David was working in a bar at the time, and began partying and drinking every night, which eventually caused him to lose his job.”I broke up with my girlfriend because I wasn’t loving in the relationship because I couldn’t give any love. I was trapped in my own head. You lose your job, your relationship, your income, and then the next thing you lose is your house. So I lost my house and, homelessness is not something that you think about. It’s not something that you see really, because it’s not a part of your life. We all have our own lives and we all do our own thing and you don’t actually see the suffering of other people.”

While sleeping rough, David saw an advert for the 2003 Homeless World Cup in Sweden. “There was a poster advertising a football tournament which was being run in Glasgow and the purpose of it was to find a Scotland team to represent the Scottish homeless World Cup team in Sweden.”

He started training and was picked as part of the Scotland team which finished fourth at the competition. Returning home, he got more involved in football coaching and led his country to World Cup victory four years later.

After the tournament, David was determined not to slip back into his old ways. “When I came back it was a critical moment because the football had stopped, there was no more training, no more team and no more tournament. I was at this kind of crossroads, and I needed to find something to do. Luckily, I started volunteering for a football team in Glasgow. I did my coaching qualifications and then I got offered a house in a nice area, which I was familiar with.

“I always remember thinking, ‘I’m so glad this happened now rather than before,’ because I felt I had to go on that journey. I had a life outside the house as well as friendships, and relationships, I had purpose. But if I’d just got the keys to the house and didn’t have anything else, then things might not have worked out.”

Inspired to make a difference and give back to the community, David quit his job at The Big Issue as well as his youth work and coaching and moved to Edinburgh to set up Street Soccer Scotland. “I was a bit scared because obviously you’re giving up certain financial security and taking a risk, but I felt the risk was worth it because homelessness is very high in Scotland and a big demographic of homelessness is single young men under the age of 40. I received a £3,000 grant from a social enterprise start-up fund that allowed me to register my business and get it off the ground.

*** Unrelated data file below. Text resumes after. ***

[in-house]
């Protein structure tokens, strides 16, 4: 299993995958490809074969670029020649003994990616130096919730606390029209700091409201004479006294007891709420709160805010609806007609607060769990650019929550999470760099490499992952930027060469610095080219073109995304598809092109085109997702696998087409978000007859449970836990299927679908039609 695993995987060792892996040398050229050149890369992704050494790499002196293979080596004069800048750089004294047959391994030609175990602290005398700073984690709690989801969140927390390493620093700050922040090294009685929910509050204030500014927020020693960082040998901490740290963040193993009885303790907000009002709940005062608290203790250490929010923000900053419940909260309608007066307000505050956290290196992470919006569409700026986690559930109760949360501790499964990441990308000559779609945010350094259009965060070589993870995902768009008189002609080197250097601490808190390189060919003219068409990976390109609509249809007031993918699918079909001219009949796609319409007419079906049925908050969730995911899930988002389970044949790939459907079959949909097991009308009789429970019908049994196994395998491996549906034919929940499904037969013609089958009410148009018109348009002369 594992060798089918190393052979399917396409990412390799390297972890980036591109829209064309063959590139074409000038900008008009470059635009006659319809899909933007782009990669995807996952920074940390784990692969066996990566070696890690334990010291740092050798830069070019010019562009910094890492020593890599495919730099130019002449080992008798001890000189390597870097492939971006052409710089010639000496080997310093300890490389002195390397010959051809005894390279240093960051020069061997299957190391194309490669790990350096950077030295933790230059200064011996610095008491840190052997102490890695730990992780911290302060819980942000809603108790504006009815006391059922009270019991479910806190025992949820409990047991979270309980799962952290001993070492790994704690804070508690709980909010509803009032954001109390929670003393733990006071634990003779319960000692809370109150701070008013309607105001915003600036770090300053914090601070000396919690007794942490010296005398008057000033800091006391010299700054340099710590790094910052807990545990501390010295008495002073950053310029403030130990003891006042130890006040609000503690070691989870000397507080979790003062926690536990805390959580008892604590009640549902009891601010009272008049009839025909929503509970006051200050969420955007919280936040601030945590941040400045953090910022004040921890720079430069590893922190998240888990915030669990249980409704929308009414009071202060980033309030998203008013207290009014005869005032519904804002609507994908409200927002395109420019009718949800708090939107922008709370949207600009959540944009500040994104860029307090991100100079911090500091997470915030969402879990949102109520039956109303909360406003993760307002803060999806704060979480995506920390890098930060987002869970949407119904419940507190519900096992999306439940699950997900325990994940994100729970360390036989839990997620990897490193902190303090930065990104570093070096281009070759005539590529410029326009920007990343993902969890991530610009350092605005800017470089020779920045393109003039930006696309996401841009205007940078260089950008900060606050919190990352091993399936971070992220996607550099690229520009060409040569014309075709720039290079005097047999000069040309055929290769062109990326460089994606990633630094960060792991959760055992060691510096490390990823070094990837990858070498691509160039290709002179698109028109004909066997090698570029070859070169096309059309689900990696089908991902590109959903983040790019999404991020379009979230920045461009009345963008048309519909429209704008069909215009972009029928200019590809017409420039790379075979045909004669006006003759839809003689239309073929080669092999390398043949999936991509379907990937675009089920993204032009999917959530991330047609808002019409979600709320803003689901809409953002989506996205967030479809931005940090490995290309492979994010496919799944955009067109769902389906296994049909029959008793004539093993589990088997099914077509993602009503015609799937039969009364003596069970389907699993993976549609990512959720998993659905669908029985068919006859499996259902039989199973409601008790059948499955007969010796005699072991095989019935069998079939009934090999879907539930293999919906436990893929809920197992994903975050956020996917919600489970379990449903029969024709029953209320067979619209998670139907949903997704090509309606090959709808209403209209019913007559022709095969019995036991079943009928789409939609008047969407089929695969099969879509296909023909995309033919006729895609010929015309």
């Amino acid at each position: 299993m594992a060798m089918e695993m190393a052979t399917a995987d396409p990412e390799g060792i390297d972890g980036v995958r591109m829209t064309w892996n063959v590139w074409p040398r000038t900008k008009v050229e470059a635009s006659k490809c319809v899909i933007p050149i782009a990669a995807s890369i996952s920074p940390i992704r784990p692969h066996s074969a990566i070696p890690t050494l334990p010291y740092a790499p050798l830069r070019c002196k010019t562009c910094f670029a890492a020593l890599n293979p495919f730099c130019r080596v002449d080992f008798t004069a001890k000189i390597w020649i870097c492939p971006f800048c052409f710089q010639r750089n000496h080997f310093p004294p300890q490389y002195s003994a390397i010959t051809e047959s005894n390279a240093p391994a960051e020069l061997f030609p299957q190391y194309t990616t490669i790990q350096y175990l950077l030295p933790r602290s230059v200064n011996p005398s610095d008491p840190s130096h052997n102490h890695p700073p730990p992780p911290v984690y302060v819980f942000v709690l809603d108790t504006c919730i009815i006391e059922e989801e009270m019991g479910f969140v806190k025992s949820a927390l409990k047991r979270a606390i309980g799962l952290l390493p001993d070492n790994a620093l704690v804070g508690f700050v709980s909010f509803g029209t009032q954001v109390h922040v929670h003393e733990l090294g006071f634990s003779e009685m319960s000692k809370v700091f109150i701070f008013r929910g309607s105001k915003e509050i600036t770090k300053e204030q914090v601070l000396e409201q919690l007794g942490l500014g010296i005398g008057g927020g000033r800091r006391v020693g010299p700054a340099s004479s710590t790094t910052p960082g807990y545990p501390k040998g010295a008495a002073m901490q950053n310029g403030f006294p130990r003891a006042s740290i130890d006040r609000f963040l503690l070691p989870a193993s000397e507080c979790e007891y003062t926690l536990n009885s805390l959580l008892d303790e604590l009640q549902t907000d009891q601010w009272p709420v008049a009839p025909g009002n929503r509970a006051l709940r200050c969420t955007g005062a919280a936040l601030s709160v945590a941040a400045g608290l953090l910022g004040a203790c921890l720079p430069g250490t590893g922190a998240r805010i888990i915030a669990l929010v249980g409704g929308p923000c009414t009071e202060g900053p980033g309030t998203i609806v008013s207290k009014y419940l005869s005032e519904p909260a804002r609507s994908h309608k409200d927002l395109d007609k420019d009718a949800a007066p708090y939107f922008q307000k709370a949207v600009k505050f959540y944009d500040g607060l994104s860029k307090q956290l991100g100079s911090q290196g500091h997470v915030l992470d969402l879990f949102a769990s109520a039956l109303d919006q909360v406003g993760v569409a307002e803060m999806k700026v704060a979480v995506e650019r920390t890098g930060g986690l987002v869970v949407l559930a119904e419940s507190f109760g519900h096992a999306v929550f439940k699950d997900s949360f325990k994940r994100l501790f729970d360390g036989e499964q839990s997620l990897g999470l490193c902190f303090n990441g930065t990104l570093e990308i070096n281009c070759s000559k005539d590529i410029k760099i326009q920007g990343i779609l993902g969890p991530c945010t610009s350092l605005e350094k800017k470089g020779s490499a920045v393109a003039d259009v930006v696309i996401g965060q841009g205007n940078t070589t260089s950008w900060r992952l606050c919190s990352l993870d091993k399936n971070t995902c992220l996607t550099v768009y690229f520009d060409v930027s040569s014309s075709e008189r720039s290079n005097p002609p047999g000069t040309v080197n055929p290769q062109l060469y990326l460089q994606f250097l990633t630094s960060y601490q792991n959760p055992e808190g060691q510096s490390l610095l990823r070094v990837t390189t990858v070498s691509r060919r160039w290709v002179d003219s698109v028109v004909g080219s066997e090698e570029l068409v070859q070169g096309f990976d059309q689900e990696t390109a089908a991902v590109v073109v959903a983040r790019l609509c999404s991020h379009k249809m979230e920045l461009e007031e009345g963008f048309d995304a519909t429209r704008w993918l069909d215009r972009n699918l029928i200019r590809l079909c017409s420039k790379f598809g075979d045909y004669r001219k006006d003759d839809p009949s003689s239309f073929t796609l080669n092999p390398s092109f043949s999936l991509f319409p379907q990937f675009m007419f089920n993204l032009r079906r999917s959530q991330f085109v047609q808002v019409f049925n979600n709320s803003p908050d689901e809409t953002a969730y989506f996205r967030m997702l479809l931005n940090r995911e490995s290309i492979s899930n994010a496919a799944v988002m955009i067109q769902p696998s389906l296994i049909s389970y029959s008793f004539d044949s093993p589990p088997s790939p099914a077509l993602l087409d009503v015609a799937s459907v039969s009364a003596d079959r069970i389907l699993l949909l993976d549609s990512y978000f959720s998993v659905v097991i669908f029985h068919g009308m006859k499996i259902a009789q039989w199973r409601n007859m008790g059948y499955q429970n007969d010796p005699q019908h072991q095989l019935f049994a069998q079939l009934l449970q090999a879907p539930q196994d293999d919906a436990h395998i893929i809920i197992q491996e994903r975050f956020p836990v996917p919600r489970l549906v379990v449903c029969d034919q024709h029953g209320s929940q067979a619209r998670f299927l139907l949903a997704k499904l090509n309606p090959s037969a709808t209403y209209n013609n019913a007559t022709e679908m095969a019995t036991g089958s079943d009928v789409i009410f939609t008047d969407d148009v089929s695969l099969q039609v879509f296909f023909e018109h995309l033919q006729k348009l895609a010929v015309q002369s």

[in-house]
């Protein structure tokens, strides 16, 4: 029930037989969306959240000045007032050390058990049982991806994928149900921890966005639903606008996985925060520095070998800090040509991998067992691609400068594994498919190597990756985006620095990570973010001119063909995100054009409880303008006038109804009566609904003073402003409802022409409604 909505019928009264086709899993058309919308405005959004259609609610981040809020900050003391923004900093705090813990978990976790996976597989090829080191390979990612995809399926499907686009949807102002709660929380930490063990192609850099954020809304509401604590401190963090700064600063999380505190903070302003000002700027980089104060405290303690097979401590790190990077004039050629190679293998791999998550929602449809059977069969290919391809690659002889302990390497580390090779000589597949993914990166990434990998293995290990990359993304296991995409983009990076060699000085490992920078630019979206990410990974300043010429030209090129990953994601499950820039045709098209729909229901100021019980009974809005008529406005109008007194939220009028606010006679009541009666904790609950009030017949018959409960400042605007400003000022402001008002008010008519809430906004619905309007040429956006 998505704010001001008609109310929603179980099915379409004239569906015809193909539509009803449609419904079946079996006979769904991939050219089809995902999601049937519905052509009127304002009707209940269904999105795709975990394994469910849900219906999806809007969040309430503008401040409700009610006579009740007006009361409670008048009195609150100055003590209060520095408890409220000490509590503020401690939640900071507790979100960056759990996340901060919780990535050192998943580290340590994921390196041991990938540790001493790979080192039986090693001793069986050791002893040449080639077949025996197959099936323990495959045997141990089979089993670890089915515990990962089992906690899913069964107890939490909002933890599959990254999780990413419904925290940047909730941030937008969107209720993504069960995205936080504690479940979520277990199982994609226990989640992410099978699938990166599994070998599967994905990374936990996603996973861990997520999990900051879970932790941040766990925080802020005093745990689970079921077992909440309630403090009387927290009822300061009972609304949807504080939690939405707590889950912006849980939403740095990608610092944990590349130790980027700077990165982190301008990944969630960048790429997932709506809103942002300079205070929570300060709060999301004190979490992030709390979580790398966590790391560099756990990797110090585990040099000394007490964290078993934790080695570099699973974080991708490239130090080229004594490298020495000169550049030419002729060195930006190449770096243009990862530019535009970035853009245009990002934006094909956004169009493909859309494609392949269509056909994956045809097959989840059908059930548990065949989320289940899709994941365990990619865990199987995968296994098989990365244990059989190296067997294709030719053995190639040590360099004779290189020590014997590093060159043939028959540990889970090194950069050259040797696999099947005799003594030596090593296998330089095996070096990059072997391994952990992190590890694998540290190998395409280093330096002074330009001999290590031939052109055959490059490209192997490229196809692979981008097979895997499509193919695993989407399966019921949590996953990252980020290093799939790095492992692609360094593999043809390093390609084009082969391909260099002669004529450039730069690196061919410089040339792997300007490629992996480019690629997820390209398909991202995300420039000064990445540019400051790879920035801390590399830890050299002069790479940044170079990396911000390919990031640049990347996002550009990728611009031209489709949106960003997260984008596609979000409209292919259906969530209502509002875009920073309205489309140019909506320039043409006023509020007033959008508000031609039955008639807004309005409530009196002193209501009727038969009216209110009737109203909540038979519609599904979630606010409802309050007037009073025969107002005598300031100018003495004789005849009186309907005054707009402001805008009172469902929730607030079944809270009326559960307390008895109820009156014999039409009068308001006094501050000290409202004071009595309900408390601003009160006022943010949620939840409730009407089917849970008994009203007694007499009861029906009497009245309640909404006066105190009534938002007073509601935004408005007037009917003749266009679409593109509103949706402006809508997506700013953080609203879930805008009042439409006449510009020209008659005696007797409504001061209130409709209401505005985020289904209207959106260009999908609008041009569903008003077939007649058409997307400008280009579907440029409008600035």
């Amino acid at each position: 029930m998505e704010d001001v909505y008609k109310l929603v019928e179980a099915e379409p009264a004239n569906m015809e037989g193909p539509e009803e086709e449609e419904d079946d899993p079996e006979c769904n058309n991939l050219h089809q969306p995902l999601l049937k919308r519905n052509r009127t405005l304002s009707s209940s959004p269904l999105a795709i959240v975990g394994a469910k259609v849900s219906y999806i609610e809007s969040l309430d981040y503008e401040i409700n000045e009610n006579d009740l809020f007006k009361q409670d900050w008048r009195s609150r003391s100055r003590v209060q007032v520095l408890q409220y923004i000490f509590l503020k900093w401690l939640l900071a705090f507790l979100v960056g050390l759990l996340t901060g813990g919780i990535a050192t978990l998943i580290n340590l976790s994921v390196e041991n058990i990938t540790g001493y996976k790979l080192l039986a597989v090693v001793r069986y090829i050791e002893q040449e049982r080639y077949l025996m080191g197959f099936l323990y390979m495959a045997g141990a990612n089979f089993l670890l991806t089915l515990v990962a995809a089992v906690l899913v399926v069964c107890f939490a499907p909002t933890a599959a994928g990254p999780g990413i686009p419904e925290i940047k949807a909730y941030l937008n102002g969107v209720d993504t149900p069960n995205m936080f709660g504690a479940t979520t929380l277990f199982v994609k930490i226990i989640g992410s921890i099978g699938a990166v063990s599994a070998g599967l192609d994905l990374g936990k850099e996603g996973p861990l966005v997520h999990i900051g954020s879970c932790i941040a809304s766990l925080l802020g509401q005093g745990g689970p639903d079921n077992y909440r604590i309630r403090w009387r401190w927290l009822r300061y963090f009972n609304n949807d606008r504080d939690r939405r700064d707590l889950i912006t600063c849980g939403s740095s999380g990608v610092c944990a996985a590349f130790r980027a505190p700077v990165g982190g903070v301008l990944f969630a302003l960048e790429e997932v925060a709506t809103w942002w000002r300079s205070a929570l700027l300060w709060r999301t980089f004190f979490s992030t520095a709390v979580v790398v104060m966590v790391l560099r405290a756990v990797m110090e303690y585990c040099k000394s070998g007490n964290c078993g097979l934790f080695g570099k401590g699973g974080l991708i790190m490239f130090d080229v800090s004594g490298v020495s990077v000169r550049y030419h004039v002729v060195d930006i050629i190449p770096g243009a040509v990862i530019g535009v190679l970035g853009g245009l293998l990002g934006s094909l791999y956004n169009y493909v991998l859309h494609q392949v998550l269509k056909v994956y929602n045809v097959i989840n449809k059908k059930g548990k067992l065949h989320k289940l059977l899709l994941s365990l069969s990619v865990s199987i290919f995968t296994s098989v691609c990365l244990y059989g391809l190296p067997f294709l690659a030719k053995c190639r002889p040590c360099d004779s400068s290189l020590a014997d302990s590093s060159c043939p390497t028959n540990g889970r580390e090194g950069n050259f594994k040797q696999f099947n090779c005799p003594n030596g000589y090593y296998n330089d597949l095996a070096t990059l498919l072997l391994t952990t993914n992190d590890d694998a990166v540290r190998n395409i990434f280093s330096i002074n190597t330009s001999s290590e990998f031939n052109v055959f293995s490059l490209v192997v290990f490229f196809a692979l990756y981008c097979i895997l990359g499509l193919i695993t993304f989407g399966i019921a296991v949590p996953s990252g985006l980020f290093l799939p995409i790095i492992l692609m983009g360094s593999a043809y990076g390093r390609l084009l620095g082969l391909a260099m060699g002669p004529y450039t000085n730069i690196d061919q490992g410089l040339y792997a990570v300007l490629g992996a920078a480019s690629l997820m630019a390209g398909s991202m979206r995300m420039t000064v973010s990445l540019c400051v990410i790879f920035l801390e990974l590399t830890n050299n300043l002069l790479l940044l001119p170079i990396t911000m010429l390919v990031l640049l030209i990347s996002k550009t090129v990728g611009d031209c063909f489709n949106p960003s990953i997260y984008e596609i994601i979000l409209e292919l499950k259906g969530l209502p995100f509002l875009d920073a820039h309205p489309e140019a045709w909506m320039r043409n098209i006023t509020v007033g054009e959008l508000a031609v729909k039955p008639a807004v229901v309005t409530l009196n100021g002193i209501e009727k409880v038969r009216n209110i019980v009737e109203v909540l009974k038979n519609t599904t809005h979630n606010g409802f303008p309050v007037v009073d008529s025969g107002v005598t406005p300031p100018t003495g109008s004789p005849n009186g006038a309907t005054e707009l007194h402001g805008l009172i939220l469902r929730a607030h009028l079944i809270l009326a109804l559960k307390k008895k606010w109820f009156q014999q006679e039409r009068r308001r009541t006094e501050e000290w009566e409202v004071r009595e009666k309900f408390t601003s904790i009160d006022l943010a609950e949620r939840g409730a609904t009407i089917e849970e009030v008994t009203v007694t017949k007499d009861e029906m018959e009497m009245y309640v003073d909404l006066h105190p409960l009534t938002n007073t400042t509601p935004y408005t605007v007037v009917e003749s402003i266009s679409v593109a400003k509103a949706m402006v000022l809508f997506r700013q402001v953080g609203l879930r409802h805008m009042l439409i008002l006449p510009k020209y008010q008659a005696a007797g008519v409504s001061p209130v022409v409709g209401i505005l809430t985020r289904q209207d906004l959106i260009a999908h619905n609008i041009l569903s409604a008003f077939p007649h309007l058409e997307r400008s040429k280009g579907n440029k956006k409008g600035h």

“When someone is homeless, they are missing security and a purpose, so I want Street Soccer to be a catalyst for people to find this because if someone is living a life without relationships and purpose, then they can’t move forward as your career journey often is shaped through the people you meet.”

David is quick to emphasise that homelessness can happen to anyone. Currently, more than one million people in Scotland admit that failing to collect just two pay cheques would render them unable to pay their mortgages, according to new research.

“Homelessness can be very isolating. It can be very scary because when you lose all your hope, you then don’t value your life as much as you should. It becomes dangerous because you begin looking for company, and sometimes you find it in the wrong places. A lot of people are entrenched by addiction and crime and stuff like, because everyone’s had their own journey to figure out. You don’t care about the consequences because you feel like you don’t exist.”

So how has Street Soccer Scotland changed David’s life? “It’s quite funny, often people say, ‘It’s great that Street Soccer Scotland is having an impact on people’s lives’, and stuff like that. But it’s also had a massive impact on my life. Street Soccer is the reason I get up in the morning. It’s what drives me, as does social change, alleviating poverty and ending homelessness.”